Well, after fighting with the usual bandwidth issues (especially bad in the UK- I believe they’re typically more consistent in the US where there’s presumably more (and closer) content repositories) Windows 10 the ISO is on my machine and I’ve done a very quick video using Jing to show the installation process in VMware Workstation (10.0.3 seems happy to pretend 10 is Windows 8 in case you were wondering).
Watch the screencast here: http://screencast.com/t/qCEeJNdIej
The install process is pretty much identical to Windows 8 – and took just over 5 minutes on my machine. After that, VMware tools was happy to install, and display drivers, networking, etc all worked happily – gone are the days of quirky driver problems straight out the door.
- The new start menu is nice (but oddly didn’t show any apps when I first started up (although that could be down to the low initial resolution I had pre-VMware tools install), although not radically different from Windows 7 or 8 beforehand (that, oddly enough, might be a feat in itself as it feels strangely familiar straight away).
- The new flat icons are nice, but weird – Microsoft will likely never achieve Apple’s “consistent” icon design language – too many apps (many historical) will have 3D effects, shadows, etc that break (IE currently looks odd next to the flat mail and Explorer icons) – but it’s an interesting design move (given Google’s Material design language move too)- certainly the illusion of depth adds nothing on the old icons (until we all start using VR versions of the OS can peak at the icon at different angles!) …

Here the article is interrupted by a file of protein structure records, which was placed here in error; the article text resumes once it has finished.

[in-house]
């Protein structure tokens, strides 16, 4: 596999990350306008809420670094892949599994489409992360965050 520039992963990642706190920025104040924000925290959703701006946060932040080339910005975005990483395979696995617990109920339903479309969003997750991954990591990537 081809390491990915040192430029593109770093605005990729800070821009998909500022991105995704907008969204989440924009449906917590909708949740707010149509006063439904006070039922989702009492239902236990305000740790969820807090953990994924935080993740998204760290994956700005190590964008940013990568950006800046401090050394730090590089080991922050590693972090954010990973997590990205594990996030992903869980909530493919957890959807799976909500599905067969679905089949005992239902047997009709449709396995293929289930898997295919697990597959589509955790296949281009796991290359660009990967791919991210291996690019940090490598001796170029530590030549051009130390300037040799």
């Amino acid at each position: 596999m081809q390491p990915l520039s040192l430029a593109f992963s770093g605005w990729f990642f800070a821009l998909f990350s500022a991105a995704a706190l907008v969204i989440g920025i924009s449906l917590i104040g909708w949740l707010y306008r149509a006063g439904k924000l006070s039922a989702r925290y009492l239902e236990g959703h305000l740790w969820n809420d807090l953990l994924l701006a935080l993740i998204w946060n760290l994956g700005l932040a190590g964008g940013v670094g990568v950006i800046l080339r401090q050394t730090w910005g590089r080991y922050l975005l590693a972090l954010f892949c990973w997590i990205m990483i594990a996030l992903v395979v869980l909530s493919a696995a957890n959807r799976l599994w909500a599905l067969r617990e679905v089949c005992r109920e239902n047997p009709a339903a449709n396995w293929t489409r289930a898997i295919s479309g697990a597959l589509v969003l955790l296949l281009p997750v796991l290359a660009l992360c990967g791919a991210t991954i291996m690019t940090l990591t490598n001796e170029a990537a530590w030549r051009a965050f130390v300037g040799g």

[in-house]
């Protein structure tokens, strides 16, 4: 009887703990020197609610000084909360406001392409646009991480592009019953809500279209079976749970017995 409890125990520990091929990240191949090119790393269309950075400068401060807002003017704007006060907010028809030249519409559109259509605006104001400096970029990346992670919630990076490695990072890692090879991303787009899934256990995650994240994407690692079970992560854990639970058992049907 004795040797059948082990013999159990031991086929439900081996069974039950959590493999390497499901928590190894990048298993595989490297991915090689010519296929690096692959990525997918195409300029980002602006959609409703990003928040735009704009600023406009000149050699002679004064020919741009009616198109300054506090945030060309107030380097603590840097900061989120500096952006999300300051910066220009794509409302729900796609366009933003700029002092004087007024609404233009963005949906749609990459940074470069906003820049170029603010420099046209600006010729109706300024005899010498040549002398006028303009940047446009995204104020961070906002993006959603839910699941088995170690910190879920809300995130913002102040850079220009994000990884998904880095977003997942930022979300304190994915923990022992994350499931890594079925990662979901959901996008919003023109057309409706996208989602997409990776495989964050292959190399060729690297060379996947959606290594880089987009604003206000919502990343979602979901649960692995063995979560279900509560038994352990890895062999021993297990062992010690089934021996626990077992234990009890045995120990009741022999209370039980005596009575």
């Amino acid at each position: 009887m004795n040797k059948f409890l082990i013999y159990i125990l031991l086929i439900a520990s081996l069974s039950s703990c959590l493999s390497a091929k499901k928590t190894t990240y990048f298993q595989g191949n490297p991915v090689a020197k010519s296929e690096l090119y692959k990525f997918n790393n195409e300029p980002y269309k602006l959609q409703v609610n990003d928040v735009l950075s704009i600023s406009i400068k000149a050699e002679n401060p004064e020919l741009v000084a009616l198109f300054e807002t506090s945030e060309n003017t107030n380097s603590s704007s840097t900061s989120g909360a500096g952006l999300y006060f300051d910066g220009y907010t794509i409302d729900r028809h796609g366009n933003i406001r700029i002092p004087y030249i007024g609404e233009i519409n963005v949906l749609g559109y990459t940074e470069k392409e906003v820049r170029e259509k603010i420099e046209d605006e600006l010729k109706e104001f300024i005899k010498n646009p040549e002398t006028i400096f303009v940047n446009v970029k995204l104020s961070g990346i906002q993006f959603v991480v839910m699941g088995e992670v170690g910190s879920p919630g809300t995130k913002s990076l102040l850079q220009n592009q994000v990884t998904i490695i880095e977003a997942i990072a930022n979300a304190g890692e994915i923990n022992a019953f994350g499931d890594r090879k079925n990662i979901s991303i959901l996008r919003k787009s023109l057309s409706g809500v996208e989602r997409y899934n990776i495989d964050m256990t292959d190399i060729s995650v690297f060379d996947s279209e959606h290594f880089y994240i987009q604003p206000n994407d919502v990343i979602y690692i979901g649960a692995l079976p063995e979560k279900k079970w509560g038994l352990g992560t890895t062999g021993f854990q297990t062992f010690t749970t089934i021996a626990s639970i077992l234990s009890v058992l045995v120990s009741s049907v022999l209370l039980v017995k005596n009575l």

- … at the moment the ultimate effect is inconsistent (see my comment yesterday about two control-panels – an issue which persists in 8.1, two years after it’s original release) – there’s a desperate need for a common design pratice (why is search, and the new desktop alignment icon, set in white and other icons in colour?!)
- Windows 8 Apps certainly have some odd quirks in “Windowed” mode – there’s double scroll bars in the store and apps continue to scroll horizontally rather than vertically (especially odd now when using a scroll wheel to go down, and especially quirky when there’s no real reason to think that left to right makes more sense than top to bottom) – but I guess these apps are still early days and are far from the end product.
- Signing in with my Microsoft account is tidy and simple- my desktop backgrounds from Windows 8 are instantly back in play which is nice- I hope everything about the upgrade process is as seamless as this (certainly, on first inspection, my mail accounts, and IE preferences seem to have come across nicely).
- Clicking around has made me spot the option to swap the command prompt with powershell when pressing Win+X or right clicking on the start menu which is present in 8 – I like this … but seriously Microsoft, new Command Prompt functions (CTRL-V, CTRL-C) (which are present in the PowerShell, just in case you’re wondering) ought to be activated by default (they weren’t for me!).
- Interestingly, on the command prompt bit again, these new options are labelled as experimental:
- It’ll be interesting to see if Experimental comes across to the production builds (seems unlikely, but if MS is planning progressive, always updating, Chrome/Firefox style rolling upgrades it could be that we will see this in the “mainline” OS) – I wonder if we’ll be able to control this (as a sys-admin) via Group Policy- it would be fun to think we could “block” experimental tabs for users when we want a consistent environment (for training, ease of use, etc) but enable them for power users…
I hope to have more thoughts on the OS soon after I’ve done a bit more exploring!